The Duke of Berry had one of the most incredible libraries of the Middle Ages, which housed books regarded as precious gems from medieval times. Nowadays, thanks to facsimile editions, every book lover can potentially own a part of this marvelous collection, together with other books of inestimable historical and artistic value. Want a peek?
Opening up the Duke of Berry’s library
After the publishing success of the Très Riches Heures, it was logical for the publisher to systematically aim at providing access to and preserving the most important valuable items in the Duke of Berry’s library with facsimile editions. The library of that prince, who helped bibliophilia take hold in Europe’s ruling houses during the Middle Ages, became a milestone for bibliophilia also in the 20th and 21st centuries.
The Bibliothèque nationale de France also entrusted to Faksimile Verlag the reproduction of the Petites Heures of the Duke of Berry. The publishing house was able to complete the edition in 1988, impressively attesting to the survival of artistic traditions dating from the start of the 14th century.
With the Petites Heures, the Très Belles Heures, and the Turin-Milan Hours of the Duke of Berry it is possible to depict the development of book painting over a period of more than 70 years.
Soon after this came the reproduction of the Très belles Heures of the Duke of Berry, with which the Duke of Berry initiated his magnum opus. The greatest artists of the time collaborated in a completely new concept of team creativity in order to create a monumental manuscript, which, however, the client already split up.
President François Mitterand and Umberto Eco personally supported the undertaking and encouraged the publisher to present the other two parts as well, provided they were still capable of being documented and copied. Thus appeared Leaves of the Louvre, the lost Turin Hours (the latter based on documents that were drafted before the 1904 fire) and the Turin-Milan Hours, supremely important for the history of book painting and containing the marvelous work of the panel painter Jan van Eyck. Just with this part of the Duke of Berry trilogy, it is possible to depict the development of book painting over a period of more than 70 years, up to 1450.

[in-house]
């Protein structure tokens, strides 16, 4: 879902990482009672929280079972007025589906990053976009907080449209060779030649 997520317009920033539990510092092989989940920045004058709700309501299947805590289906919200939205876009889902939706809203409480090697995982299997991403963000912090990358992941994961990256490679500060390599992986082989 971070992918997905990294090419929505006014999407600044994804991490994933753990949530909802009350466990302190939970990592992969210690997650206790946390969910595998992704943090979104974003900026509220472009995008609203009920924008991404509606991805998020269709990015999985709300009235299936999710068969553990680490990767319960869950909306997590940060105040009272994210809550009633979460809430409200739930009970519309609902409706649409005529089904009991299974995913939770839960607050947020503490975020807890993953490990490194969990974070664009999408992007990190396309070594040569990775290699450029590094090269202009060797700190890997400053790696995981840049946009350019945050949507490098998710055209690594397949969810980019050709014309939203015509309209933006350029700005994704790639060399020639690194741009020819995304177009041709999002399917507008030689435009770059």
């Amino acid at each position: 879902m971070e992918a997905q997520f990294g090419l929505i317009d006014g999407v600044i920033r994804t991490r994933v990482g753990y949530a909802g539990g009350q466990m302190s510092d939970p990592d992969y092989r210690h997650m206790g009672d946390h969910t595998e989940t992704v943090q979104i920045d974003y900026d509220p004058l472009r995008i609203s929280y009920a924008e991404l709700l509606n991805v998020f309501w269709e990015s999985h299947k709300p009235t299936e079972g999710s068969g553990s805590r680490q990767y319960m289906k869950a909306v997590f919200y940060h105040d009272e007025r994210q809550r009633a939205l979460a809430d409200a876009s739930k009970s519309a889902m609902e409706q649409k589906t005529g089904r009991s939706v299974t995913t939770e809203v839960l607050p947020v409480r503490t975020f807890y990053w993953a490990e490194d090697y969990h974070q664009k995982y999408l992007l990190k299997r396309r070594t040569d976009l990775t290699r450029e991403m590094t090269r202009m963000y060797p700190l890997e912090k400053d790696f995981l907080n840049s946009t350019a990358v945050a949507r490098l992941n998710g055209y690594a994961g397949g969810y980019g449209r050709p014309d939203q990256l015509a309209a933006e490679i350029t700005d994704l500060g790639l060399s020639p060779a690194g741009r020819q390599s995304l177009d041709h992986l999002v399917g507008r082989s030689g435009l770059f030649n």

With the publication of the Brussels Hours facsimile edition, success was finally reached in bringing out one of the less known, and therefore even more significant, manuscripts made for Jean Duke of Berry as an artistically, technically and scholarly nearly perfect facsimile. The Bibliothèque Royale Albert Ier in Brussels marked the occasion with a large show in the Chapelle de Nassau.
Once again, facsimile and original were exhibited and compared for several weeks.
Due to the quality of both the originals and the facsimile editions, all these copies of the Duke of Berry’s Books of Hours are sold out today and highly sought after in the antiquarian market.
The crowning achievement in making a facsimile of Duke of Berry’s books of hours until then was the famous Belles Heures of Jean Duke of Berry.
This manuscript had once been the gem of the Rothschild collection and, since 1954, is the most valuable manuscript owned by the Metropolitan Museum of Art in New York. With its 172 miniatures framed by golden foliars on every page, this masterpiece by the three Limburg brothers is the richest book of hours ever made for the Duke. It even surpasses the Très Riches Heures in Chantilly that the Duke commissioned with the three artists once the Belles Heures had been completed.
The Bedford Master